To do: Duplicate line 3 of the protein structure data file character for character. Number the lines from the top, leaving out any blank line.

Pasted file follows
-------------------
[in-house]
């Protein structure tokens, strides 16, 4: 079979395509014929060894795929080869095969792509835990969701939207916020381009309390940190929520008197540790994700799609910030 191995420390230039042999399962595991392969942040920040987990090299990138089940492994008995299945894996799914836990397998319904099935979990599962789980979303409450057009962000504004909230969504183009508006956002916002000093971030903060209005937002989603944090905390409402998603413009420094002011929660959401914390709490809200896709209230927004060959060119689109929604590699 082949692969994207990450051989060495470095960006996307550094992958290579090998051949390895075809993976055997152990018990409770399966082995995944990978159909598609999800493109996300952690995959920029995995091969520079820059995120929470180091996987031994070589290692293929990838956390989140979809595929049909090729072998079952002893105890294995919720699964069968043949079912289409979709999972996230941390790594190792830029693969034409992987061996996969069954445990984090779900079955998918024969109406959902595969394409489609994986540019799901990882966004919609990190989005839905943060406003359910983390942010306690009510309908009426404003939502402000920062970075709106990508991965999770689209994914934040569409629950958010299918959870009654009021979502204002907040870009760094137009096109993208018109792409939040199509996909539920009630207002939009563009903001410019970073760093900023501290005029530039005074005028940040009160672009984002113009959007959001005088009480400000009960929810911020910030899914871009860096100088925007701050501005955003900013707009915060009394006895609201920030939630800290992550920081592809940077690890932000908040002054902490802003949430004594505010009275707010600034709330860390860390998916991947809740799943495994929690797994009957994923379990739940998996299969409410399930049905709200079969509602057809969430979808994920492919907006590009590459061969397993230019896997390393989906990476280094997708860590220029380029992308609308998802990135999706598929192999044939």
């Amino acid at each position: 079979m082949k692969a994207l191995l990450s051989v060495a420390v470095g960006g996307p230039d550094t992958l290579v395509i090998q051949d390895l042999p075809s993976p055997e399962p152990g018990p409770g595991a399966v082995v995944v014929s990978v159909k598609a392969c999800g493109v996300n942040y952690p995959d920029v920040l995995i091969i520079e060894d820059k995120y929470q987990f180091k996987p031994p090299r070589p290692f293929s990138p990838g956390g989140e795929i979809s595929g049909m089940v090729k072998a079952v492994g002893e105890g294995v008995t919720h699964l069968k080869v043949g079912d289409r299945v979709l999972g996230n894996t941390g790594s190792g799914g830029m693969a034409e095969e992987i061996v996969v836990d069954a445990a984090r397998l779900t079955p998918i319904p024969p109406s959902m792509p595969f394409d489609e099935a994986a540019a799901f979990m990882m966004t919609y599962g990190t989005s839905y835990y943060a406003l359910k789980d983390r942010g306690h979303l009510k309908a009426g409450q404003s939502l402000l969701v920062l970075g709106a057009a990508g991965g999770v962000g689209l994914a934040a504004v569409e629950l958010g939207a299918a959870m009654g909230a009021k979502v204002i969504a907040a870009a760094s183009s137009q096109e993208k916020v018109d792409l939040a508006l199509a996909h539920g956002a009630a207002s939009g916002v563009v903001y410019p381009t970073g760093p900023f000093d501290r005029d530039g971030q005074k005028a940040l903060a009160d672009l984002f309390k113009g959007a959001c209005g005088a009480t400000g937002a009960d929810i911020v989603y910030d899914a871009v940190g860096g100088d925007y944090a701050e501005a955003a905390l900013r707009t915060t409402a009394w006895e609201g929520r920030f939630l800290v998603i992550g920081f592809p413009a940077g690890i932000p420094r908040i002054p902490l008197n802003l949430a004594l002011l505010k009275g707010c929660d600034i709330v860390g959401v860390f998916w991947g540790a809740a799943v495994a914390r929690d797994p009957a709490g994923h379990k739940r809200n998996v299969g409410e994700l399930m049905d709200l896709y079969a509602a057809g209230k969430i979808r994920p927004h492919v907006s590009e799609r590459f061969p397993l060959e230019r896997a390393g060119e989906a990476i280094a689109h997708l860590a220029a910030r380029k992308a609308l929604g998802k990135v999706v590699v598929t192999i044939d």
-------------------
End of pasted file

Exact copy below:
């Amino acid at each position: 079979m082949k692969a994207l191995l990450s051989v060495a420390v470095g960006g996307p230039d550094t992958l290579v395509i090998q051949d390895l042999p075809s993976p055997e399962p152990g018990p409770g595991a399966v082995v995944v014929s990978v159909k598609a392969c999800g493109v996300n942040y952690p995959d920029v920040l995995i091969i520079e060894d820059k995120y929470q987990f180091k996987p031994p090299r070589p290692f293929s990138p990838g956390g989140e795929i979809s595929g049909m089940v090729k072998a079952v492994g002893e105890g294995v008995t919720h699964l069968k080869v043949g079912d289409r299945v979709l999972g996230n894996t941390g790594s190792g799914g830029m693969a034409e095969e992987i061996v996969v836990d069954a445990a984090r397998l779900t079955p998918i319904p024969p109406s959902m792509p595969f394409d489609e099935a994986a540019a799901f979990m990882m966004t919609y599962g990190t989005s839905y835990y943060a406003l359910k789980d983390r942010g306690h979303l009510k309908a009426g409450q404003s939502l402000l969701v920062l970075g709106a057009a990508g991965g999770v962000g689209l994914a934040a504004v569409e629950l958010g939207a299918a959870m009654g909230a009021k979502v204002i969504a907040a870009a760094s183009s137009q096109e993208k916020v018109d792409l939040a508006l199509a996909h539920g956002a009630a207002s939009g916002v563009v903001y410019p381009t970073g760093p900023f000093d501290r005029d530039g971030q005074k005028a940040l903060a009160d672009l984002f309390k113009g959007a959001c209005g005088a009480t400000g937002a009960d929810i911020v989603y910030d899914a871009v940190g860096g100088d925007y944090a701050e501005a955003a905390l900013r707009t915060t409402a009394w006895e609201g929520r920030f939630l800290v998603i992550g920081f592809p413009a940077g690890i932000p420094r908040i002054p902490l008197n802003l949430a004594l002011l505010k009275g707010c929660d600034i709330v860390g959401v860390f998916w991947g540790a809740a799943v495994a914390r929690d797994p009957a709490g994923h379990k739940r809200n998996v299969g409410e994700l399930m049905d709200l896709y079969a509602a057809g209230k969430i979808r994920p927004h492919v907006s590009e799609r590459f061969p397993l060959e230019r896997a390393g060119e989906a990476i280094a689109h997708l860590a220029a910030r380029k992308a609308l929604g998802k990135v999706v590699v598929t192999i044939d």